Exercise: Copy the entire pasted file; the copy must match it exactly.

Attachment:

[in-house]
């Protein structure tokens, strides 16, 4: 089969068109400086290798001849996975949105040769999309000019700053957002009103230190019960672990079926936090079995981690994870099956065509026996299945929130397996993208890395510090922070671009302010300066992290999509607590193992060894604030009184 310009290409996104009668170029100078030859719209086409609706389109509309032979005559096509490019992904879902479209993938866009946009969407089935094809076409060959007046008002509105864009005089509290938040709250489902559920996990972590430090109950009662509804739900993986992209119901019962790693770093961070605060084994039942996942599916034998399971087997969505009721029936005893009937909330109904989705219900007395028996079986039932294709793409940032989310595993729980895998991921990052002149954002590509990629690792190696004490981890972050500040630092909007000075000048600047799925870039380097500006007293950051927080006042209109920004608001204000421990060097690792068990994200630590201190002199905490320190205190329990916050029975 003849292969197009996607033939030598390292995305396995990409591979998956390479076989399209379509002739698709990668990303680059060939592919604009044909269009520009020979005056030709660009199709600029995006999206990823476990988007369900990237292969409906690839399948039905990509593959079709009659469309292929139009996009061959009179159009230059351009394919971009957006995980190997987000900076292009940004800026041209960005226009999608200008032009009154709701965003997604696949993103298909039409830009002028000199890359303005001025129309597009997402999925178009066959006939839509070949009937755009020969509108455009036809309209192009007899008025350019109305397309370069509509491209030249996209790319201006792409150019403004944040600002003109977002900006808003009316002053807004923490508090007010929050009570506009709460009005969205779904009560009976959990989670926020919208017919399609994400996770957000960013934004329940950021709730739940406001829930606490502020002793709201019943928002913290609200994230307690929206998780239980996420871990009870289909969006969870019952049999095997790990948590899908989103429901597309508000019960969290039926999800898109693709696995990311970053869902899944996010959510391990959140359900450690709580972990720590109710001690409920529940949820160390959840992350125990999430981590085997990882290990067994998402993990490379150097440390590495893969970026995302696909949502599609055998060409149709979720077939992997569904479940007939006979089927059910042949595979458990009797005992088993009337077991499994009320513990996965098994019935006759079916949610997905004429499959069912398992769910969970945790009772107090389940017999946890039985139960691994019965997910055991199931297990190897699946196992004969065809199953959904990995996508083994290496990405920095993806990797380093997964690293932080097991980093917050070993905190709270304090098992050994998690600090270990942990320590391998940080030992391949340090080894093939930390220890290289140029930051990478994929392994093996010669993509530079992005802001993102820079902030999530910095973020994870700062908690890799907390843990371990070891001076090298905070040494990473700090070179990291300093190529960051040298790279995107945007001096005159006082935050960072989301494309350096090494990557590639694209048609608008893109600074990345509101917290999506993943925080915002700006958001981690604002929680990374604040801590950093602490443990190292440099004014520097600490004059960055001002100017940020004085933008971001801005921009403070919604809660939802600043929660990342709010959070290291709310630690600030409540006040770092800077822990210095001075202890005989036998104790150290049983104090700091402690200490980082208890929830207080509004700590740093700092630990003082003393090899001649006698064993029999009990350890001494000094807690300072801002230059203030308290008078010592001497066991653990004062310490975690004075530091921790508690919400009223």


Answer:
[in-house]
């Protein structure tokens, strides 16, 4: 089969068109400086290798001849996975949105040769999309000019700053957002009103230190019960672990079926936090079995981690994870099956065509026996299945929130397996993208890395510090922070671009302010300066992290999509607590193992060894604030009184 310009290409996104009668170029100078030859719209086409609706389109509309032979005559096509490019992904879902479209993938866009946009969407089935094809076409060959007046008002509105864009005089509290938040709250489902559920996990972590430090109950009662509804739900993986992209119901019962790693770093961070605060084994039942996942599916034998399971087997969505009721029936005893009937909330109904989705219900007395028996079986039932294709793409940032989310595993729980895998991921990052002149954002590509990629690792190696004490981890972050500040630092909007000075000048600047799925870039380097500006007293950051927080006042209109920004608001204000421990060097690792068990994200630590201190002199905490320190205190329990916050029975 003849292969197009996607033939030598390292995305396995990409591979998956390479076989399209379509002739698709990668990303680059060939592919604009044909269009520009020979005056030709660009199709600029995006999206990823476990988007369900990237292969409906690839399948039905990509593959079709009659469309292929139009996009061959009179159009230059351009394919971009957006995980190997987000900076292009940004800026041209960005226009999608200008032009009154709701965003997604696949993103298909039409830009002028000199890359303005001025129309597009997402999925178009066959006939839509070949009937755009020969509108455009036809309209192009007899008025350019109305397309370069509509491209030249996209790319201006792409150019403004944040600002003109977002900006808003009316002053807004923490508090007010929050009570506009709460009005969205779904009560009976959990989670926020919208017919399609994400996770957000960013934004329940950021709730739940406001829930606490502020002793709201019943928002913290609200994230307690929206998780239980996420871990009870289909969006969870019952049999095997790990948590899908989103429901597309508000019960969290039926999800898109693709696995990311970053869902899944996010959510391990959140359900450690709580972990720590109710001690409920529940949820160390959840992350125990999430981590085997990882290990067994998402993990490379150097440390590495893969970026995302696909949502599609055998060409149709979720077939992997569904479940007939006979089927059910042949595979458990009797005992088993009337077991499994009320513990996965098994019935006759079916949610997905004429499959069912398992769910969970945790009772107090389940017999946890039985139960691994019965997910055991199931297990190897699946196992004969065809199953959904990995996508083994290496990405920095993806990797380093997964690293932080097991980093917050070993905190709270304090098992050994998690600090270990942990320590391998940080030992391949340090080894093939930390220890290289140029930051990478994929392994093996010669993509530079992005802001993102820079902030999530910095973020994870700062908690890799907390843990371990070891001076090298905070040494990473700090070179990291300093190529960051040298790279995107945007001096005159006082935050960072989301494309350096090494990557590639694209048609608008893109600074990345509101917290999506993943925080915002700006958001981690604002929680990374604040801590950093602490443990190292440099004014520097600490004059960055001002100017940020004085933008971001801005921009403070919604809660939802600043929660990342709010959070290291709310630690600030409540006040770092800077822990210095001075202890005989036998104790150290049983104090700091402690200490980082208890929830207080509004700590740093700092630990003082003393090899001649006698064993029999009990350890001494000094807690300072801002230059203030308290008078010592001497066991653990004062310490975690004075530091921790508690919400009223």